adactio / tags / urban planning

Tagged with “urban planning” (8)

  1. Building And Dwelling

    Richard Sennett, one of the world’s leading thinkers on the urban environment, traces the relationship between how cities are built and how people live in them.

    In describing how cities such as Paris, Barcelona and New York assumed their modern forms, Sennett explores the intimate relationship between the good built environment and the good life.

    This event was recorded live at The RSA on Thursday 15th March 2018. Discover more about this event here: https://www.thersa.org/events/2018/03/building-and-dwelling

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    Original video: https://soundcloud.com/the_rsa/building-and-dwelling
    Downloaded by http://huffduff-video.snarfed.org/ on Tue, 20 Mar 2018 12:12:12 GMT Available for 30 days after download

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  2. Patterns Day: Paul Lloyd

    Paul Lloyd speaking at Patterns Day in Brighton on June 30, 2017.

    A one-day event for web designers and developers on design systems, pattern libraries, style guides, and components.

    Patterns Day is brought to you by Clearleft.

    https://patternsday.com/

    —Huffduffed by adactio

  3. Geoffrey B. West: The Universal Laws of Growth and Pace - The Long Now

    Why cities live forever

    West focussed on cities in his discussion of the newly discovered exponential scaling laws that govern everything alive.

    “We live,” he said, “in an exponentially expanding socio-economic universe.”

    Global urbanization has reached the point that there are a million new people arriving in cities every week, and that rate is expected to continue to midcentury.

    What is the attraction?

    One reason for constant urban growth is that the bigger the city, the more efficient it is, because of economies of scale.

    With each doubling of a city’s size, the numbers of gas stations and power lines and water lines, etc. increase at a rate a little less than double.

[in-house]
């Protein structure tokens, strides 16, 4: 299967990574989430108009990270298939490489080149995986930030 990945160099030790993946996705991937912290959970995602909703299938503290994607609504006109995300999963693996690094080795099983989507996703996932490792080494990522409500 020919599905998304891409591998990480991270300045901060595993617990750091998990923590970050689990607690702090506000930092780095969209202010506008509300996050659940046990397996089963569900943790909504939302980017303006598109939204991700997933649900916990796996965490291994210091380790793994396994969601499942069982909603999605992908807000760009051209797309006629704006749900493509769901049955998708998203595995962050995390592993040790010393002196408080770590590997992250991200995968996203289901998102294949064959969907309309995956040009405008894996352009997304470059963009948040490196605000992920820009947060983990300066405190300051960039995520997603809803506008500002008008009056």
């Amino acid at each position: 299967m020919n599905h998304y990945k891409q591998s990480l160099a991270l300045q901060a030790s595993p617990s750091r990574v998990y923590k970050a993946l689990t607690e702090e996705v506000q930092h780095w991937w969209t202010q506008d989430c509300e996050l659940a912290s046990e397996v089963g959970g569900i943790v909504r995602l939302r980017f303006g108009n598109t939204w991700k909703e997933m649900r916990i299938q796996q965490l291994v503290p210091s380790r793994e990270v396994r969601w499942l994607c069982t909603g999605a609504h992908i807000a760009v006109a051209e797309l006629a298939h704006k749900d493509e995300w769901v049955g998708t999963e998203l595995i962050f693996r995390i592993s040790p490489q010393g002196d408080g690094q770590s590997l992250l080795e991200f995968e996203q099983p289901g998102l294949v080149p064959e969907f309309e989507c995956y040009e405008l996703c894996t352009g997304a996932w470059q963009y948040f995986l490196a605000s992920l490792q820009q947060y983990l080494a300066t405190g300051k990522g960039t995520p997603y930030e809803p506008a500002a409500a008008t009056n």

In other words, with every size increase there is a 15% improvement in energy efficiency.

    “That‘s why New York is the greenest city in America,” West said.

    The same dynamics of networks explain how what is called “power-law scaling“ works in biology.

    The bigger the animal, the slower and more efficient its metabolism is, at a rate lower than 1-to-1 (“sublinear” in West’s terminology).

    This leads to some remarkable constants.

    Shrews weigh 2 grams, and in their 14-month life their heart beats a billion times.

    Blue whales weigh 200 million grams, and in their 100-year life, their heart beats the same billion times.

    Ditto for all mammals (except humans, who have achieved a lifetime average of 2 billion heartbeats, presumably for cultural reasons.)

    In physical terms, cities are like organisms, enjoying sublinear economies of scale with each increase in size.

    But when you look at cities in terms of their social-economic networks, an astonishing finding emerges. Once again there is power-law scaling if you count patents, wages, tax receipts, crimes, restaurants, even the pace of walking, but instead of slowing down with increasing size, cities speed up with increasing size.

    Their increase is greater that 1:1.

    It is superlinear.

    “Bigger cities are better,” said West.